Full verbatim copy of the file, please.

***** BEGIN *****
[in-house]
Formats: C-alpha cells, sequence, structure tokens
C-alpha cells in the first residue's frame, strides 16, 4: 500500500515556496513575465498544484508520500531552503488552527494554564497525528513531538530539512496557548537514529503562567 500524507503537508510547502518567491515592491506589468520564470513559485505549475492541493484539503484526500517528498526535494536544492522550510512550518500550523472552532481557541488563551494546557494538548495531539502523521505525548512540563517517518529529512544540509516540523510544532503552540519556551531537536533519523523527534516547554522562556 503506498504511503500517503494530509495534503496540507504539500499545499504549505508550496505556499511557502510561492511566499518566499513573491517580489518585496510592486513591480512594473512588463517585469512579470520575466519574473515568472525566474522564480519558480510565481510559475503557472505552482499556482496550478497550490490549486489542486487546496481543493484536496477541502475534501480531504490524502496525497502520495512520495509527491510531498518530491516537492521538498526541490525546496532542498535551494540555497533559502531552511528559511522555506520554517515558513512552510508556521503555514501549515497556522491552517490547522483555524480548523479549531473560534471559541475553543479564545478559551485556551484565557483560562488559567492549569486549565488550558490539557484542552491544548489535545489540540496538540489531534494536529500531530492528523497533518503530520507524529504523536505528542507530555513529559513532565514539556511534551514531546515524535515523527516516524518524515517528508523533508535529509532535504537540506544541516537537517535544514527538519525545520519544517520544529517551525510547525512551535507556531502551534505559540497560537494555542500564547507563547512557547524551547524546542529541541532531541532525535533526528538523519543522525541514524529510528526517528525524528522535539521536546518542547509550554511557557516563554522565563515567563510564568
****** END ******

[in-house]
Formats: C-alpha cells, sequence, structure tokens
C-alpha cells in the first residue's frame, strides 16, 4: 500500500515556496513575465498544484508520500531552503488552527494554564497525528513531538530539512496557548537514529503562567 500524507503537508510547502518567491515592491506589468520564470513559485505549475492541493484539503484526500517528498526535494536544492522550510512550518500550523472552532481557541488563551494546557494538548495531539502523521505525548512540563517517518529529512544540509516540523510544532503552540519556551531537536533519523523527534516547554522562556 503506498504511503500517503494530509495534503496540507504539500499545499504549505508550496505556499511557502510561492511566499518566499513573491517580489518585496510592486513591480512594473512588463517585469512579470520575466519574473515568472525566474522564480519558480510565481510559475503557472505552482499556482496550478497550490490549486489542486487546496481543493484536496477541502475534501480531504490524502496525497502520495512520495509527491510531498518530491516537492521538498526541490525546496532542498535551494540555497533559502531552511528559511522555506520554517515558513512552510508556521503555514501549515497556522491552517490547522483555524480548523479549531473560534471559541475553543479564545478559551485556551484565557483560562488559567492549569486549565488550558490539557484542552491544548489535545489540540496538540489531534494536529500531530492528523497533518503530520507524529504523536505528542507530555513529559513532565514539556511534551514531546515524535515523527516516524518524515517528508523533508535529509532535504537540506544541516537537517535544514527538519525545520519544517520544529517551525510547525512551535507556531502551534505559540497560537494555542500564547507563547512557547524551547524546542529541541532531541532525535533526528538523519543522525541514524529510528526517528525524528522535539521536546518542547509550554511557557516563554522565563515567563510564568